When I first got to know Jarrod, then affectionately known to our mechanical engineering class as Cookie, he was a reserved soul with a delightfully dry sense of humour. He normally sported a beard, and was a penchant for lollies, and DVD’s. Fast forward a few years, and you might not recognise the clean shaven ultrarunner he has morphed into.
I like Cookie’s story particularly because he was just a regular human that decided to try something different. He saw some friends running and biking, thought it might be interesting, tried it, liked it, and kept trying it. Slowly he, and everyone else saw the effects on his ability and physique. He changed his diet, he changed his habits, he changed himself.
Looking from the outside, I think, at times, his quest for fitness and self improvement was bordering on obsession. It made him a rather polarising personality. He was so driven to achieve in his new hobbies, he would chose training over almost everything else, including his friends. It is a quality I also recognise in myself. More than once, I have been guilty of choosing mountains or training over people, only to learn it was not necessarily for the better.
However, almost more interesting than watching his sporting skills develop has been to see his social awareness evolve too. After one of my recent blog posts he messaged me with some interesting articles and thoughts regarding the trade off between freedom and establishing a community. He highlighted the fact when we have the freedom to travel the world and see so many different places we often lose our communities and therefore the people we have to do cool adventures with.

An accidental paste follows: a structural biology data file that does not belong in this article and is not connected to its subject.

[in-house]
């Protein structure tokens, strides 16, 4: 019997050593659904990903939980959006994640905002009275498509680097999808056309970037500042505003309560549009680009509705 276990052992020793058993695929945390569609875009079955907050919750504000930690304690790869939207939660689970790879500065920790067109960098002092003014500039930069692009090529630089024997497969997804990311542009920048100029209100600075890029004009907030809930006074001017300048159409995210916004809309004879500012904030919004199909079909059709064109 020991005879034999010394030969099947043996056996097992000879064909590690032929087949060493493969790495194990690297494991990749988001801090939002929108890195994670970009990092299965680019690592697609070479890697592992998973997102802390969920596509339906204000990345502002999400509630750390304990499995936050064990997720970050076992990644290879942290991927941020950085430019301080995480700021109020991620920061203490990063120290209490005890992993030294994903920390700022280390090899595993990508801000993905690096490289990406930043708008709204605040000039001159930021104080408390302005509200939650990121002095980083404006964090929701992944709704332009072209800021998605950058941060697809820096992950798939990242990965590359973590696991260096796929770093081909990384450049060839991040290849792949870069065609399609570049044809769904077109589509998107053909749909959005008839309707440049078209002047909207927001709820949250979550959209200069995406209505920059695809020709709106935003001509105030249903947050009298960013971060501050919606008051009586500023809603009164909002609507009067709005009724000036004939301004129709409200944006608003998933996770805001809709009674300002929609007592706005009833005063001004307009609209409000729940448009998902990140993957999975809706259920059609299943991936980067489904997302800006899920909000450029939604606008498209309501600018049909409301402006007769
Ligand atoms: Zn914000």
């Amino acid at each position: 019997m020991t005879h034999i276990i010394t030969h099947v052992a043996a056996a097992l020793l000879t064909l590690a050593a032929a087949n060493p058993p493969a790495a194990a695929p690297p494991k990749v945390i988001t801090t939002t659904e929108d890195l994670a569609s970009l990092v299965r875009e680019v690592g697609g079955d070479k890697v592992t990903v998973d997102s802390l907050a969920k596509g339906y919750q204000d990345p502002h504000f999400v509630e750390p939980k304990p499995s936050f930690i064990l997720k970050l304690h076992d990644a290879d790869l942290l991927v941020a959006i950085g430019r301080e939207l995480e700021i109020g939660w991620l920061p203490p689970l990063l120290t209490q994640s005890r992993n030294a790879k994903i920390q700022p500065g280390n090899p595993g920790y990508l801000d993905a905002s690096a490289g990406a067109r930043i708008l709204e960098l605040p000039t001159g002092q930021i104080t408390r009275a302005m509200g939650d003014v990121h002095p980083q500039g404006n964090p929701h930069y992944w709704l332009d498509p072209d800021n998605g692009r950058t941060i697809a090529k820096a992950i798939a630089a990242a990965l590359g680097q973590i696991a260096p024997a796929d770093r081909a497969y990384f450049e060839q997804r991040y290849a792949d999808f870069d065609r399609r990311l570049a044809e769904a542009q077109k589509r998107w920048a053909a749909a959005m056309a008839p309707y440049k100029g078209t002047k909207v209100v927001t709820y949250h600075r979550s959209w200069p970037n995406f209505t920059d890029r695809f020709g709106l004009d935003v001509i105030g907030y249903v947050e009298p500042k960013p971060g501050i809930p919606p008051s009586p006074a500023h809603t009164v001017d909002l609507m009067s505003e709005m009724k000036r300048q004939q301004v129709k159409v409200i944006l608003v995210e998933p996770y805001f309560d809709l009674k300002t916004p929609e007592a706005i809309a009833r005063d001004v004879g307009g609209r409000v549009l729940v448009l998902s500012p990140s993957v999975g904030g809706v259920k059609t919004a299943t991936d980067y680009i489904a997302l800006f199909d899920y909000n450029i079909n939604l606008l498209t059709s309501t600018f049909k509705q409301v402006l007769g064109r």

He admitted to missing the NZ based communities he had built around his hobbies, group running and fitness, while still enjoying his time travelling Europe. Additionally, it sounds like he now values balance in his life, and understands in someway there can be too much of a good thing. I thought it was a poignant change in his outlook.
In March, Cookie, ran his first 100km race and not only did he finish it, he crushed his pre-race goals coming home in under 18 hours. This is no mean feat considering the 6000m of elevation gain. He wrote a great race report on his blog “ample skills”. It’s a nice mix of dry wit and accurate description while occasionally giving us a deeper insight into his grey matter.
I’m certainly intrigued to see where the Cookie Monster ends up as he tries to tackle the same first world dilemmas a lot of us 20-something’s are facing. I also look forward to reading more entertaining blogs from his time in Europe. Follow along at https://ampleskills.wordpress.com.